- ETFs tracking VIX see demand fall most since December 2015
- After waiting out calm, fund managers finally see profits
After months of waiting for the volatility trade to pay off, U.S. equity bears are finally cashing in.
Individuals took a break from loading up on protective positions and sold exchange-traded notes and funds that track the CBOE Volatility Index at the fastest pace since the start of the year. It came as stocks were jolted from a slumber that persisted for almost two months, giving volatility-obsessed bears a rare payday. The S&P 500 Index wavered again Monday, closing little changed at 2,139.12 at 4 p.m. in New York, after wiping out a 0.7 percent rally.
Take the iPath S&P 500 VIX Short-Term Futures ETN, the biggest security tracking the stock market’s fear gauge. Owning the VXX amounts to speculation that swings will grow more frenetic in U.S. equities, and outstanding shares increased nearly 11-fold this year. In the five days through Friday, outstanding shares fell 16 percent for the biggest drop since December, data compiled by Bloomberg show.
“There have been very large inflows into the VXX in 2016, and being long VXX this year has been a very unprofitable trade,” said Pravit Chintawongvanich, head derivatives strategist at the New York-based Macro Risk Advisors. “So on any vol spike, people are trying to sell out.”
Through last week, flows into the VXX had piled up to $2 billion, putting the security on pace for its biggest year since 2012. After the VIX climbed 40 percent in one day for its biggest daily advance since the Brexit vote, investors sold out of their VXX holdings at the fastest rate in a year.
On futures exchanges, venues dominated by hedge funds, bulls have been taking the opposite bet, going all-in on the end of market turbulence. Their conviction showed signs of wavering last week as net short positions fell by nearly 16 percent. On the other side of the trade, long VIX, almost 50,000 contracts were sold, the biggest weekly contraction since June, according to data compiled by Macro Risk Advisors.
The S&P 500 Index failed to hold gains Monday, with a rebound in banks offset by declines of at least 1.1 percent in Apple Inc., Verizon Communications Inc. and Intel Corp. Lenders trimmed gains by half as U.S. Treasuries swung between gains and losses. The Dow Jones Industrial Average lost 3.63 points to 18,120.07, erasing a climb of as much as 131 points. The Nasdaq 100 Index dropped 0.5 percent. About 6.1 billion shares traded hands on U.S. exchanges, 10 percent below the three-month average.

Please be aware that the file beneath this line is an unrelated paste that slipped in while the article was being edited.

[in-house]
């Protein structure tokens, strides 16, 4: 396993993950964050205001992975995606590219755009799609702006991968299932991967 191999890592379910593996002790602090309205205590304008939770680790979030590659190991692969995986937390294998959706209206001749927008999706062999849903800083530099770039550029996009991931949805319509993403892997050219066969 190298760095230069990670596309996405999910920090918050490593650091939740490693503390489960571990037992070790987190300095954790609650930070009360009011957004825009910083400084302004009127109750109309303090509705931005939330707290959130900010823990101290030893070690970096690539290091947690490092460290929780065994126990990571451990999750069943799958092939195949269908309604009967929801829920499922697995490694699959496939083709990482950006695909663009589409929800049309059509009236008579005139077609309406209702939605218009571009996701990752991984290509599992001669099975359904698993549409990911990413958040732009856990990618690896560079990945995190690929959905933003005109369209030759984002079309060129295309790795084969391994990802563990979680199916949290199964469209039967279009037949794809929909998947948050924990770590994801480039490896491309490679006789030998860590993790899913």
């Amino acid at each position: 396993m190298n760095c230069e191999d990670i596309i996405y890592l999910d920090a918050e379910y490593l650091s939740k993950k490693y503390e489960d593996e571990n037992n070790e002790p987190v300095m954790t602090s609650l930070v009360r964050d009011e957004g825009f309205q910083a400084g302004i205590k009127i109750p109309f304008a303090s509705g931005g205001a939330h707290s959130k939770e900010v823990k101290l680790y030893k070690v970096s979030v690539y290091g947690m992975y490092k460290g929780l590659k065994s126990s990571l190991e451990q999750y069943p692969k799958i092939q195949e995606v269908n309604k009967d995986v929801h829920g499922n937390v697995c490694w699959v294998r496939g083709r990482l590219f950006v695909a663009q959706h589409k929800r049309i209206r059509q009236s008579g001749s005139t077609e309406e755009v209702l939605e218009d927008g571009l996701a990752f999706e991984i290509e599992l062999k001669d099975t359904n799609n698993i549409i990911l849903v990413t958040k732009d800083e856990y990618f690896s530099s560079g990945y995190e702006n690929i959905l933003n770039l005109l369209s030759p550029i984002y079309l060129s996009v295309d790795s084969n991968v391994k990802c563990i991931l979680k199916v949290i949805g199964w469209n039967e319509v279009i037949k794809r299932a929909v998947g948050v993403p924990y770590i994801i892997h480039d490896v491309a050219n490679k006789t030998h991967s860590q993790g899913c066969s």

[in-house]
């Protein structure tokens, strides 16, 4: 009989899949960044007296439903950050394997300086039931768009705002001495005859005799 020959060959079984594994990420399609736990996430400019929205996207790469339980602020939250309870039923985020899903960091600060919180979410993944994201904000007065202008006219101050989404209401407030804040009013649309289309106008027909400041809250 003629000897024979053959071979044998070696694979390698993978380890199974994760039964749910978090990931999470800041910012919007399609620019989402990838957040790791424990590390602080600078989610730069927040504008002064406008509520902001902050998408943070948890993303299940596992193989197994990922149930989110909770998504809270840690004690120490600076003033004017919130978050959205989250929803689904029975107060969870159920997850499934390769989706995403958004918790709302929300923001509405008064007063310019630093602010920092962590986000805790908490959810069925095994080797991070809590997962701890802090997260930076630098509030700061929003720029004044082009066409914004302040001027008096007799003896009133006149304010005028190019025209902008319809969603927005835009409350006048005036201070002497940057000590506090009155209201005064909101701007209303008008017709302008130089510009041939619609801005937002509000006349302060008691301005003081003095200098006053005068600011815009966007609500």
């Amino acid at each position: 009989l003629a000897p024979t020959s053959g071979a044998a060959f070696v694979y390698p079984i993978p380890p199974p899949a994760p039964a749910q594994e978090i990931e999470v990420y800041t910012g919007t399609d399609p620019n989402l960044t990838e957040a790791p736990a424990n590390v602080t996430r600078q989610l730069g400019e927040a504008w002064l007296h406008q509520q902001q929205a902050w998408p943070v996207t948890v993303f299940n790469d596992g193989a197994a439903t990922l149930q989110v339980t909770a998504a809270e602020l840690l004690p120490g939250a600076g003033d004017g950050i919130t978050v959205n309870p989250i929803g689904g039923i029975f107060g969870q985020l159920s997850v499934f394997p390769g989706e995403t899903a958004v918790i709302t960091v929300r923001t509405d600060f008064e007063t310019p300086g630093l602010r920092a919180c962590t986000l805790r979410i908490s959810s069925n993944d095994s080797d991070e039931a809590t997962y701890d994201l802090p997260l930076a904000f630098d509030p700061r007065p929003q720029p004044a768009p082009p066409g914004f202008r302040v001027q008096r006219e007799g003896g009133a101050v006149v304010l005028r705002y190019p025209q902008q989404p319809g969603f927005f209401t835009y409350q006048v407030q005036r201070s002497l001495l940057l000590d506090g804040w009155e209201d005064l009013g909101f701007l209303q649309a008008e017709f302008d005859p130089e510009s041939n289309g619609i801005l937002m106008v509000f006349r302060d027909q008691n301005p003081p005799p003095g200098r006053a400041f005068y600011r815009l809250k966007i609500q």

“There’s a chance for volatility to remain, simply because I don’t think the Fed is going to clear up any uncertainty about the path of interest rates,” said Bruce Bittles, chief investment strategist at Milwaukee-based Robert W. Baird, which oversees $110 billion. “The Fed will not raise interest rates this week, but they will be pretty aggressive in saying a rate increase is coming.”
Volatility has flared as central banks signaled they are rethinking the approach to the monetary stimulus. The S&P 500 wobbled Monday, after rising 0.5 percent in the five days through Friday to bounce from its worst week since February. The benchmark trades at about 18.2 times estimated earnings, the highest since 2009, and for stocks to hit forecasts for next year, they would have to increase profits by 13 percent, something that hasn’t happened since 2011.
A report on August housing starts tomorrow is the last bit of significant data to offer an indication on the strength of U.S. growth before the Federal Reserve announces its interest-rate decision on Wednesday. A measure today showed confidence among homebuilders rose to an 11-month high in September.
Reports last week offered contrasting evidence of the state of the economy: the cost of living rose more in August than projected, while consumer confidence this month held at the lowest level since April. A gauge tracking the degree to which data miss or exceed economists’ estimates is near a two-month low.
The odds for a September rate increase have fallen to 20 percent from 30 percent less than two weeks ago, with December the first month with more than even odds of a hike. Economists surveyed by Bloomberg expect the Fed to keep rates unchanged, while strengthening guidance about its intentions to raise borrowing costs soon. The Bank of Japan will also undertake a review of its monetary policy this week.
In Monday’s trading, an index of homebuilders climbed 1.2 percent after the stronger confidence reading. Lennar Corp. and PulteGroup Inc. rose more than 1.5 percent.
General Motors Co. rallied 2.4 percent, the most in two months, after Morgan Stanley upgraded the stock to the equivalent of buy from neutral. Utilities advanced for a fourth day, the longest streak since June 30. Merck & Co. lost 1.5 percent, slipping to a six-week low to weigh on the health-care group.